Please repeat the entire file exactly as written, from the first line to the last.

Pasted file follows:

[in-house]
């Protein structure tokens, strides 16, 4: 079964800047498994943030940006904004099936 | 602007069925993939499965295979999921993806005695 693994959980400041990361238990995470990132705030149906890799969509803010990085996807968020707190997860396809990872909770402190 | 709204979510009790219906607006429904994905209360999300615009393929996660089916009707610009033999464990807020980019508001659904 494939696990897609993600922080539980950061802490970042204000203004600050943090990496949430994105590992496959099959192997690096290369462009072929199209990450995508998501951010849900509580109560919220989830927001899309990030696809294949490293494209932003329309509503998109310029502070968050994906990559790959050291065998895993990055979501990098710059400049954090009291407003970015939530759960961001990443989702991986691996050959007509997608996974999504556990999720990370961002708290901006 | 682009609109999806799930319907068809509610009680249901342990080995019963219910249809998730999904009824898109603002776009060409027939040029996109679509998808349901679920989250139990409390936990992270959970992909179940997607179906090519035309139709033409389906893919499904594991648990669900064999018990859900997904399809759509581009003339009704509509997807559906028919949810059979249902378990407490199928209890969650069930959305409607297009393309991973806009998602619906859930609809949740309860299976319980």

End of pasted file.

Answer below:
[in-house]
């Protein structure tokens, strides 16, 4: 079964800047498994943030940006904004099936 | 602007069925993939499965295979999921993806005695 693994959980400041990361238990995470990132705030149906890799969509803010990085996807968020707190997860396809990872909770402190 | 709204979510009790219906607006429904994905209360999300615009393929996660089916009707610009033999464990807020980019508001659904 494939696990897609993600922080539980950061802490970042204000203004600050943090990496949430994105590992496959099959192997690096290369462009072929199209990450995508998501951010849900509580109560919220989830927001899309990030696809294949490293494209932003329309509503998109310029502070968050994906990559790959050291065998895993990055979501990098710059400049954090009291407003970015939530759960961001990443989702991986691996050959007509997608996974999504556990999720990370961002708290901006 | 682009609109999806799930319907068809509610009680249901342990080995019963219910249809998730999904009824898109603002776009060409027939040029996109679509998808349901679920989250139990409390936990992270959970992909179940997607179906090519035309139709033409389906893919499904594991648990669900064999018990859900997904399809759509581009003339009704509509997807559906028919949810059979249902378990407490199928209890969650069930959305409607297009393309991973806009998602619906859930609809949740309860299976319980």